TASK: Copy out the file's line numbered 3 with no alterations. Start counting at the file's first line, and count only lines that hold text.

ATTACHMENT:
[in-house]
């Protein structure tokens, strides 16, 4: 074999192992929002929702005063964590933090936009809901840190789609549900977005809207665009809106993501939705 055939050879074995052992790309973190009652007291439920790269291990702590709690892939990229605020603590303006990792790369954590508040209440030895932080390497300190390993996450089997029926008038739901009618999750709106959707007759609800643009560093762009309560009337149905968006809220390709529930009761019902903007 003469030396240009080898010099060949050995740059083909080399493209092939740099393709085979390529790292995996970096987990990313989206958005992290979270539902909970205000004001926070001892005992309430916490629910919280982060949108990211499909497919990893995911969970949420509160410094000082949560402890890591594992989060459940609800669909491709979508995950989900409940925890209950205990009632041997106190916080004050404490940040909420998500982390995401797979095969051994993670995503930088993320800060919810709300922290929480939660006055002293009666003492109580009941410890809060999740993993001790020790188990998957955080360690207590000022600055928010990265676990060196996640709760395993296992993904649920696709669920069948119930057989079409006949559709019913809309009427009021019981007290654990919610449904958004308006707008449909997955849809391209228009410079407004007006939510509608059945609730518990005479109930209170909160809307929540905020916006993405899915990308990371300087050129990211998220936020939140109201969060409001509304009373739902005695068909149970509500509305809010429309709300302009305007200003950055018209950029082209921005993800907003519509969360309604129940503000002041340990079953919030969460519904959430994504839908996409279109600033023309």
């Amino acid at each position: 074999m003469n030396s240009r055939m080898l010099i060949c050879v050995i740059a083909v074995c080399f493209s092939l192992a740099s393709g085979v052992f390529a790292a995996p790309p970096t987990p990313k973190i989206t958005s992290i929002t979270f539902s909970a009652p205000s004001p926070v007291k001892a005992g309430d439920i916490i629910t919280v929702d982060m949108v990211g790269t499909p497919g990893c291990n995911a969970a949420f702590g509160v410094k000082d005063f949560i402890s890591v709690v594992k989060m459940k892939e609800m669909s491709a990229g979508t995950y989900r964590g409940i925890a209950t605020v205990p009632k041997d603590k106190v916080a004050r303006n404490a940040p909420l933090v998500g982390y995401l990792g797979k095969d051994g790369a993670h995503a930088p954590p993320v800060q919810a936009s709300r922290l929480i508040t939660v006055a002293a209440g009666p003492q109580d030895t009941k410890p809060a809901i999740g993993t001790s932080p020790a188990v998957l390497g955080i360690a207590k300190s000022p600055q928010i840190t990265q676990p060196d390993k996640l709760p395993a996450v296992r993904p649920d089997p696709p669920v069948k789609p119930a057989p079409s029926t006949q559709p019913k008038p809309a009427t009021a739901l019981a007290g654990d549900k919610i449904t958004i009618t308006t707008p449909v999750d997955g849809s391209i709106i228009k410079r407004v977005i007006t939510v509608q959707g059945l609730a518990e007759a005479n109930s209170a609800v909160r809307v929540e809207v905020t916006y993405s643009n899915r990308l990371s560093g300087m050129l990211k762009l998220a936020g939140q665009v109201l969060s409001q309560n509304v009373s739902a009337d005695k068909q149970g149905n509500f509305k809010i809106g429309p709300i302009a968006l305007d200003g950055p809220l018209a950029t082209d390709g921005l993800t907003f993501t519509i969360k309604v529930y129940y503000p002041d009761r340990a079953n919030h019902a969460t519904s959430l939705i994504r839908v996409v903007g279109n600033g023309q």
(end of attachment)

């Amino acid at each position: 074999m003469n030396s240009r055939m080898l010099i060949c050879v050995i740059a083909v074995c080399f493209s092939l192992a740099s393709g085979v052992f390529a790292a995996p790309p970096t987990p990313k973190i989206t958005s992290i929002t979270f539902s909970a009652p205000s004001p926070v007291k001892a005992g309430d439920i916490i629910t919280v929702d982060m949108v990211g790269t499909p497919g990893c291990n995911a969970a949420f702590g509160v410094k000082d005063f949560i402890s890591v709690v594992k989060m459940k892939e609800m669909s491709a990229g979508t995950y989900r964590g409940i925890a209950t605020v205990p009632k041997d603590k106190v916080a004050r303006n404490a940040p909420l933090v998500g982390y995401l990792g797979k095969d051994g790369a993670h995503a930088p954590p993320v800060q919810a936009s709300r922290l929480i508040t939660v006055a002293a209440g009666p003492q109580d030895t009941k410890p809060a809901i999740g993993t001790s932080p020790a188990v998957l390497g955080i360690a207590k300190s000022p600055q928010i840190t990265q676990p060196d390993k996640l709760p395993a996450v296992r993904p649920d089997p696709p669920v069948k789609p119930a057989p079409s029926t006949q559709p019913k008038p809309a009427t009021a739901l019981a007290g654990d549900k919610i449904t958004i009618t308006t707008p449909v999750d997955g849809s391209i709106i228009k410079r407004v977005i007006t939510v509608q959707g059945l609730a518990e007759a005479n109930s209170a609800v909160r809307v929540e809207v905020t916006y993405s643009n899915r990308l990371s560093g300087m050129l990211k762009l998220a936020g939140q665009v109201l969060s409001q309560n509304v009373s739902a009337d005695k068909q149970g149905n509500f509305k809010i809106g429309p709300i302009a968006l305007d200003g950055p809220l018209a950029t082209d390709g921005l993800t907003f993501t519509i969360k309604v529930y129940y503000p002041d009761r340990a079953n919030h019902a969460t519904s959430l939705i994504r839908v996409v903007g279109n600033g023309q």